The White House is continuing its offensive against a report that casts doubt on the cost effectiveness of Democrats' healthcare reform proposals.

The study, released Monday morning by America's Health Insurance Plans (AHIP), predicts the healthcare bills pending congressional approval could cost the typical family up to $4,000 more in monthly premiums each year. But in a blog post published Monday afternoon, the administration fires back at that estimate, calling it in inaccurate.

"The analysis completely ignores critical policies will lower costs for those who have insurance, expand coverage and provide affordable health insurance options to millions of Americans who are priced out of today's health insurance market or are locked out by unfair insurance company practices," notes Linda Douglass of the White House's Health Reform Office, who first made the remark to TPM.

According to the White House, AHIP's conclusions conflict directly with those previously offered by the Congressional Budget Office. In the latter group's latest scoring of the Senate Finance Committee's healthcare proposal, the CBO anticipates Chairman Max Baucus' (D-Mont.) plan would lower monthly premiums -- not increase them as AHIP suggests, the White House blogged.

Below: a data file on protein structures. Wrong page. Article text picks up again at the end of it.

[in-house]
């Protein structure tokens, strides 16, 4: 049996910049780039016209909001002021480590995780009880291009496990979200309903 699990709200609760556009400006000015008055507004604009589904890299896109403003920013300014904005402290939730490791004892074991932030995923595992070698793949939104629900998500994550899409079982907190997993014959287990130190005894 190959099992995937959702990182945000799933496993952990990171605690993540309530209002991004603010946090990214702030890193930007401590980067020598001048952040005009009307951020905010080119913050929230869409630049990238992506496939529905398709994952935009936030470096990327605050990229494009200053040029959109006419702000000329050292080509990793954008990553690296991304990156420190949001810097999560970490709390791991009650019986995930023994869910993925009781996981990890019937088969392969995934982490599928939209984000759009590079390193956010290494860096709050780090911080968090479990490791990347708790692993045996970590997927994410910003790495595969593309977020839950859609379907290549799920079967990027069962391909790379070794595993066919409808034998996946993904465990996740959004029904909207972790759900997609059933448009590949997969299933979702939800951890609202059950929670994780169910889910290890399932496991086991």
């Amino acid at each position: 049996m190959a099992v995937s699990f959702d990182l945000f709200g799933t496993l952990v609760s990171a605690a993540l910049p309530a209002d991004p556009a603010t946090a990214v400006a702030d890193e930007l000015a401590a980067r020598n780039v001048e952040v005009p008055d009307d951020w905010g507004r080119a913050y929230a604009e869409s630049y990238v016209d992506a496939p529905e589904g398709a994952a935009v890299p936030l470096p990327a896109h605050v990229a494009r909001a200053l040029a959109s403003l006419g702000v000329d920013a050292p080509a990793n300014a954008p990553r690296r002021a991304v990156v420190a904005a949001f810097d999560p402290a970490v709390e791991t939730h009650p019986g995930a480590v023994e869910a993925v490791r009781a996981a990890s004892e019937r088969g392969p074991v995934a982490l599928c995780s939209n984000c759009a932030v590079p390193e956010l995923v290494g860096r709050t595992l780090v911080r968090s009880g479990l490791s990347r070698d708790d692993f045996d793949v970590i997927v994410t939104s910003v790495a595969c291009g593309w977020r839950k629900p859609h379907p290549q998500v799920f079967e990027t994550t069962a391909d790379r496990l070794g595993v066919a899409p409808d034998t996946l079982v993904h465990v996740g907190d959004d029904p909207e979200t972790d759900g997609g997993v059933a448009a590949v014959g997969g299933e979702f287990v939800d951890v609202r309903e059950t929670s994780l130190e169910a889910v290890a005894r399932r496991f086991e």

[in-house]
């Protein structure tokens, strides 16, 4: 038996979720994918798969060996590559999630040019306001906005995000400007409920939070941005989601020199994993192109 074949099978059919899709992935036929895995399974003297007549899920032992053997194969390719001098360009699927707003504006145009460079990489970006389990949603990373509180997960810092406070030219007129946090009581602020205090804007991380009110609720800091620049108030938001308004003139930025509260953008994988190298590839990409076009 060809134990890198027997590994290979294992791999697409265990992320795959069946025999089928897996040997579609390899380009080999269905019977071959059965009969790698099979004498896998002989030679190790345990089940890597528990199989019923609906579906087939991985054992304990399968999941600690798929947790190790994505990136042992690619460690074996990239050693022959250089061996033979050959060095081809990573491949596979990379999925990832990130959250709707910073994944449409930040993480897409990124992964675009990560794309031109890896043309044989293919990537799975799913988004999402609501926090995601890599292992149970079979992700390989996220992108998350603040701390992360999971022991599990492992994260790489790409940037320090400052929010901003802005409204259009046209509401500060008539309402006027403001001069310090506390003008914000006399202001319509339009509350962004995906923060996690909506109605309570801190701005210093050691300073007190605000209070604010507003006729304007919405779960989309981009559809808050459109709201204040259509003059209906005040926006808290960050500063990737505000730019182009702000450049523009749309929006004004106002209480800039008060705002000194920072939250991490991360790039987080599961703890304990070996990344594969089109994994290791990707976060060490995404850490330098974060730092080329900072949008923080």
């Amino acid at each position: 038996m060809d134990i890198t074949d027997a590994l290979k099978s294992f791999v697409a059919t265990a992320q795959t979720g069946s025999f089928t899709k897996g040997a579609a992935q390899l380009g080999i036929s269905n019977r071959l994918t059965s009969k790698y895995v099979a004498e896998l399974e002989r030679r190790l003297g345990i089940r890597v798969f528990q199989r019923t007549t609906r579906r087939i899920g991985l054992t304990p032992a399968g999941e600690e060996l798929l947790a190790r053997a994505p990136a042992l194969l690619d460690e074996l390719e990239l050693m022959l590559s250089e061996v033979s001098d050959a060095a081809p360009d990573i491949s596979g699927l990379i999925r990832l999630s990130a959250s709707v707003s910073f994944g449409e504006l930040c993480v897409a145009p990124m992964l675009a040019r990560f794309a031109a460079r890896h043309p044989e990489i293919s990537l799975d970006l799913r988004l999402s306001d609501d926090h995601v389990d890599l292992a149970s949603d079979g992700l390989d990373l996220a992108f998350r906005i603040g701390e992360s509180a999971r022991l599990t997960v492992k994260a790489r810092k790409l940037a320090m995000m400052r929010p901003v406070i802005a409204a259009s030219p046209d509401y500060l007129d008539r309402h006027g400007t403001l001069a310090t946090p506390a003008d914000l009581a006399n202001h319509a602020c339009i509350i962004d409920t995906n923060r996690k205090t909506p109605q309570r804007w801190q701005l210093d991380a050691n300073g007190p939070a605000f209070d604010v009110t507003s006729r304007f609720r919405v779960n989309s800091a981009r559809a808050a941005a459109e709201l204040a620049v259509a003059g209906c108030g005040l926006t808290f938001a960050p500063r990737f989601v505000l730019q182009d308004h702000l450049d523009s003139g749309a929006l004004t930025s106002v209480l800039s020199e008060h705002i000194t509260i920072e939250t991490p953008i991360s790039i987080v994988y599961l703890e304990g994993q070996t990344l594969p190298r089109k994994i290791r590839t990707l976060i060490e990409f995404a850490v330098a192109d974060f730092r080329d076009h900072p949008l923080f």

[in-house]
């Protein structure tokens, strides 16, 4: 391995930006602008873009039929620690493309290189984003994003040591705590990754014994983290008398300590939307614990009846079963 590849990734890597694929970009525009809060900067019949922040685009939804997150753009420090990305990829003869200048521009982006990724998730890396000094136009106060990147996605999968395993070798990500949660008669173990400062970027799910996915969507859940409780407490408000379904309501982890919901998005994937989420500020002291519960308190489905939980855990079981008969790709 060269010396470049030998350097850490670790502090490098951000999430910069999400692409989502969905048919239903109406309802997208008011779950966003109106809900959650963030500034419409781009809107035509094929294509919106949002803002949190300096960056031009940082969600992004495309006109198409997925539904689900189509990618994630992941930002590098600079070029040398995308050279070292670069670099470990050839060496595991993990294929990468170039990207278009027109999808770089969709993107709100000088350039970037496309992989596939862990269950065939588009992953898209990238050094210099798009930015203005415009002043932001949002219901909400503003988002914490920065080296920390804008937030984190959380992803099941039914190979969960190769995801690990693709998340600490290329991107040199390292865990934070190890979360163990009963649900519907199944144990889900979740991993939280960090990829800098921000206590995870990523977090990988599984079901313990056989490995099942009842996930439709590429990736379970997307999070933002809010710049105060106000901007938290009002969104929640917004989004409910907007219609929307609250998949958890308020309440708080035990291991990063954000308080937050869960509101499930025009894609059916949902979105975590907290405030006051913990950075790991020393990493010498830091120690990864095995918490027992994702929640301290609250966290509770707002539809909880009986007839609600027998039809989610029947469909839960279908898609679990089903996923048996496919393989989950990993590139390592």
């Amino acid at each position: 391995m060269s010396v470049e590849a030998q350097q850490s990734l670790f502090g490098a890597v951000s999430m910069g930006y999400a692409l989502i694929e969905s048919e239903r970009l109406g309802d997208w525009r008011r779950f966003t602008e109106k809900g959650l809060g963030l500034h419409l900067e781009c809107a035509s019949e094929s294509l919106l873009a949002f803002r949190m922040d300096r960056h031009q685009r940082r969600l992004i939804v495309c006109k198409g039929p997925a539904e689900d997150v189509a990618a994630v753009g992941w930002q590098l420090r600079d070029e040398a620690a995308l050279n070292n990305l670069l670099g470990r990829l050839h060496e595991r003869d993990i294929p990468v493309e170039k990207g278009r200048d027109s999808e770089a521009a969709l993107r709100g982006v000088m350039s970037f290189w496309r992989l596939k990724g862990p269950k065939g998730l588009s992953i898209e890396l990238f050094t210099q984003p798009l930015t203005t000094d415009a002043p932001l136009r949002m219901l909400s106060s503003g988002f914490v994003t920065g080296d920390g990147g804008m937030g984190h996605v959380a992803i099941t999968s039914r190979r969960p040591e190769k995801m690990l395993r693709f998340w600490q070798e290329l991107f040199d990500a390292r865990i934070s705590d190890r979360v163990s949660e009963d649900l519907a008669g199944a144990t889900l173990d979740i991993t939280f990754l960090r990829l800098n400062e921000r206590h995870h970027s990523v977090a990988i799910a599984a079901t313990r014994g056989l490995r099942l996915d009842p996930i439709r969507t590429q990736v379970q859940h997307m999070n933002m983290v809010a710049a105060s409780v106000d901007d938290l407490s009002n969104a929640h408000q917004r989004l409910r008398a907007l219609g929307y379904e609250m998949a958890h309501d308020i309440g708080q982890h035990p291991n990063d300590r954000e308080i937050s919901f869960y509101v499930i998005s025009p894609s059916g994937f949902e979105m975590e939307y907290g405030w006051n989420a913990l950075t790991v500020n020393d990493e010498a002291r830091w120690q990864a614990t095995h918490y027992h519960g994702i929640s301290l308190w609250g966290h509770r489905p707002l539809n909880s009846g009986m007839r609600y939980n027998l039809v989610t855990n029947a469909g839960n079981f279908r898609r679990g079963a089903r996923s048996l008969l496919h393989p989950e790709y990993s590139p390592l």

The administration also criticizes the AHIP report for overstating the possible effects of a proposed tax on high-cost insurance plans. AHIP argues the fee on so-called "Cadillac" insurance plans is the primary agent fueling their estimated premium hike, adding that employers will merely restructure their benefit plans to avoid the needless tax. But the White House contests the fee is one of many "key opportunities for slowing long-term spending growth in the Baucus proposal."

Nevertheless, the tax in particular remains a critical source of debate among House and Senate lawmakers, especially those within the Democratic party.

The White House, however, is hardly alone on its quest to downplay AHIP's study. Also on Monday, Democrats on the Senate Finance Committee fired back at the report, similarly charging it was misleading.

"This report is untrue, disingenuous and bought and paid for by the same health insurance companies that have been gouging too many consumers for too long as they stand in the way of reform yet again," said Scott Mulhauser, a spokesperson for the Senate Finance Committee. "It's a health insurance company hatchet job, plain and simple."